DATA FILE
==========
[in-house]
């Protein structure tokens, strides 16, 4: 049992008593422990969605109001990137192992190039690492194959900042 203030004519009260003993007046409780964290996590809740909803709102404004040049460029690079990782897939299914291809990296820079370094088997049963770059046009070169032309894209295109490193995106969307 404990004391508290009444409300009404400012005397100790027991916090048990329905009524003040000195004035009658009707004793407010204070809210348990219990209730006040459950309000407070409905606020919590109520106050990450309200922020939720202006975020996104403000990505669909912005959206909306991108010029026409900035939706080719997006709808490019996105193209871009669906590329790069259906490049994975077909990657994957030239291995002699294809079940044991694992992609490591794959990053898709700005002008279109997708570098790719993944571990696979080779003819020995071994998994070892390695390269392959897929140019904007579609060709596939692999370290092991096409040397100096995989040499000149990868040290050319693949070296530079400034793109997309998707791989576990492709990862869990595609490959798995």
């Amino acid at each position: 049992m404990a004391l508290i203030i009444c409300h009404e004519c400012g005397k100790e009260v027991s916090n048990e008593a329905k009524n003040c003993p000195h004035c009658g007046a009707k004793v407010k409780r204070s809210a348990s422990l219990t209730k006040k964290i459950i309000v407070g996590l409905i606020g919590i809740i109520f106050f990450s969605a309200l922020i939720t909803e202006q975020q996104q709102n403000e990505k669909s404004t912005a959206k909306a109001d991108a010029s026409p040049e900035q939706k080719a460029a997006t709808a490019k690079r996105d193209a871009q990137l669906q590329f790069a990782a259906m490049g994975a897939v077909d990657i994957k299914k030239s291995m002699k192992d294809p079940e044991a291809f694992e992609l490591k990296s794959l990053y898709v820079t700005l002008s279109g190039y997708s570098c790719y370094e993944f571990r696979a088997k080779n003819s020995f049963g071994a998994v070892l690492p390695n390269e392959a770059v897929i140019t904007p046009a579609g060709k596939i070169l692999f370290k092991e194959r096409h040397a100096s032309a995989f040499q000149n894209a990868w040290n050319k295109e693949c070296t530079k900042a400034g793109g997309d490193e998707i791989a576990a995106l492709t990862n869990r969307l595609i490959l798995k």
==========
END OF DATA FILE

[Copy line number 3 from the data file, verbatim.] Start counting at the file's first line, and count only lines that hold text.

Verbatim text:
């Amino acid at each position: 049992m404990a004391l508290i203030i009444c409300h009404e004519c400012g005397k100790e009260v027991s916090n048990e008593a329905k009524n003040c003993p000195h004035c009658g007046a009707k004793v407010k409780r204070s809210a348990s422990l219990t209730k006040k964290i459950i309000v407070g996590l409905i606020g919590i809740i109520f106050f990450s969605a309200l922020i939720t909803e202006q975020q996104q709102n403000e990505k669909s404004t912005a959206k909306a109001d991108a010029s026409p040049e900035q939706k080719a460029a997006t709808a490019k690079r996105d193209a871009q990137l669906q590329f790069a990782a259906m490049g994975a897939v077909d990657i994957k299914k030239s291995m002699k192992d294809p079940e044991a291809f694992e992609l490591k990296s794959l990053y898709v820079t700005l002008s279109g190039y997708s570098c790719y370094e993944f571990r696979a088997k080779n003819s020995f049963g071994a998994v070892l690492p390695n390269e392959a770059v897929i140019t904007p046009a579609g060709k596939i070169l692999f370290k092991e194959r096409h040397a100096s032309a995989f040499q000149n894209a990868w040290n050319k295109e693949c070296t530079k900042a400034g793109g997309d490193e998707i791989a576990a995106l492709t990862n869990r969307l595609i490959l798995k």